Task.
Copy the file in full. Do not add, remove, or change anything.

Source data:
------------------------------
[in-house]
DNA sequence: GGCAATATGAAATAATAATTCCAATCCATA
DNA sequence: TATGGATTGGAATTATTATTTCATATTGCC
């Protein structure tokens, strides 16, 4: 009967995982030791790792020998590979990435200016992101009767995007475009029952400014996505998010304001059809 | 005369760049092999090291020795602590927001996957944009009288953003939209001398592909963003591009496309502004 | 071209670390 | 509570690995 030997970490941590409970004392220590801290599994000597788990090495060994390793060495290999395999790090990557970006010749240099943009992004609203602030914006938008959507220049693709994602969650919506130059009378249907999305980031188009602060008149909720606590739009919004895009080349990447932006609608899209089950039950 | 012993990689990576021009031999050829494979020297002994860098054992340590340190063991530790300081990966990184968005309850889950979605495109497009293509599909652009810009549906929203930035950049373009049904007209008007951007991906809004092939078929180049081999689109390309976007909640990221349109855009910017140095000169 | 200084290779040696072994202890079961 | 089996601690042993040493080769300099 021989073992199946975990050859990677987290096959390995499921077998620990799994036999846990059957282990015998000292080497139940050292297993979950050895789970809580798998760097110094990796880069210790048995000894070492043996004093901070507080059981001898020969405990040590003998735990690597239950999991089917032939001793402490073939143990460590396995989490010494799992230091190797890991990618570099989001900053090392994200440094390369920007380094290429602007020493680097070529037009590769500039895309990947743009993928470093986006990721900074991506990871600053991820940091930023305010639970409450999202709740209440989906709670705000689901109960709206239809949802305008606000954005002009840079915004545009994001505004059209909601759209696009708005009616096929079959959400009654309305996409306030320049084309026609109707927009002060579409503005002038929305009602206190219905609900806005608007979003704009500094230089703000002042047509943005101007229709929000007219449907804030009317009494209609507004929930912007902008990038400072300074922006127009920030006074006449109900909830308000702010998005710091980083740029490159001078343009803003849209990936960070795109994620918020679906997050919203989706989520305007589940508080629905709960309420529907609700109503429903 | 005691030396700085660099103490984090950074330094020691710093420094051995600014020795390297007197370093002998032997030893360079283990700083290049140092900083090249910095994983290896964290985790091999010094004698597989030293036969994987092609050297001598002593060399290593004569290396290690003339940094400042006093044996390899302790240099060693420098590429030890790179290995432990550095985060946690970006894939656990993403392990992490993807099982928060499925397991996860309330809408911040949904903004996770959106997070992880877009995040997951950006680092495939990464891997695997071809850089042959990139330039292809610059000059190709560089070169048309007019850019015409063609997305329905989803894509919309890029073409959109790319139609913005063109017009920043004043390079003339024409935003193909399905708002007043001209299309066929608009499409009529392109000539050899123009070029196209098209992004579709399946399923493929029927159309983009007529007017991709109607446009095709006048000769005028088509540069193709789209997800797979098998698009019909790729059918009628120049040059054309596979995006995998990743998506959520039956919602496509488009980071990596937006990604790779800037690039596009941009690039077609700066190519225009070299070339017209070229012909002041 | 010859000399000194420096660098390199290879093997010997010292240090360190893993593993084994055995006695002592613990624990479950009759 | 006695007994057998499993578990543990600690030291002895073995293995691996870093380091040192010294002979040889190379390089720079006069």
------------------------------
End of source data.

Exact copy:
[in-house]
DNA sequence: GGCAATATGAAATAATAATTCCAATCCATA
DNA sequence: TATGGATTGGAATTATTATTTCATATTGCC
């Protein structure tokens, strides 16, 4: 009967995982030791790792020998590979990435200016992101009767995007475009029952400014996505998010304001059809 | 005369760049092999090291020795602590927001996957944009009288953003939209001398592909963003591009496309502004 | 071209670390 | 509570690995 030997970490941590409970004392220590801290599994000597788990090495060994390793060495290999395999790090990557970006010749240099943009992004609203602030914006938008959507220049693709994602969650919506130059009378249907999305980031188009602060008149909720606590739009919004895009080349990447932006609608899209089950039950 | 012993990689990576021009031999050829494979020297002994860098054992340590340190063991530790300081990966990184968005309850889950979605495109497009293509599909652009810009549906929203930035950049373009049904007209008007951007991906809004092939078929180049081999689109390309976007909640990221349109855009910017140095000169 | 200084290779040696072994202890079961 | 089996601690042993040493080769300099 021989073992199946975990050859990677987290096959390995499921077998620990799994036999846990059957282990015998000292080497139940050292297993979950050895789970809580798998760097110094990796880069210790048995000894070492043996004093901070507080059981001898020969405990040590003998735990690597239950999991089917032939001793402490073939143990460590396995989490010494799992230091190797890991990618570099989001900053090392994200440094390369920007380094290429602007020493680097070529037009590769500039895309990947743009993928470093986006990721900074991506990871600053991820940091930023305010639970409450999202709740209440989906709670705000689901109960709206239809949802305008606000954005002009840079915004545009994001505004059209909601759209696009708005009616096929079959959400009654309305996409306030320049084309026609109707927009002060579409503005002038929305009602206190219905609900806005608007979003704009500094230089703000002042047509943005101007229709929000007219449907804030009317009494209609507004929930912007902008990038400072300074922006127009920030006074006449109900909830308000702010998005710091980083740029490159001078343009803003849209990936960070795109994620918020679906997050919203989706989520305007589940508080629905709960309420529907609700109503429903 | 005691030396700085660099103490984090950074330094020691710093420094051995600014020795390297007197370093002998032997030893360079283990700083290049140092900083090249910095994983290896964290985790091999010094004698597989030293036969994987092609050297001598002593060399290593004569290396290690003339940094400042006093044996390899302790240099060693420098590429030890790179290995432990550095985060946690970006894939656990993403392990992490993807099982928060499925397991996860309330809408911040949904903004996770959106997070992880877009995040997951950006680092495939990464891997695997071809850089042959990139330039292809610059000059190709560089070169048309007019850019015409063609997305329905989803894509919309890029073409959109790319139609913005063109017009920043004043390079003339024409935003193909399905708002007043001209299309066929608009499409009529392109000539050899123009070029196209098209992004579709399946399923493929029927159309983009007529007017991709109607446009095709006048000769005028088509540069193709789209997800797979098998698009019909790729059918009628120049040059054309596979995006995998990743998506959520039956919602496509488009980071990596937006990604790779800037690039596009941009690039077609700066190519225009070299070339017209070229012909002041 | 010859000399000194420096660098390199290879093997010997010292240090360190893993593993084994055995006695002592613990624990479950009759 | 006695007994057998499993578990543990600690030291002895073995293995691996870093380091040192010294002979040889190379390089720079006069």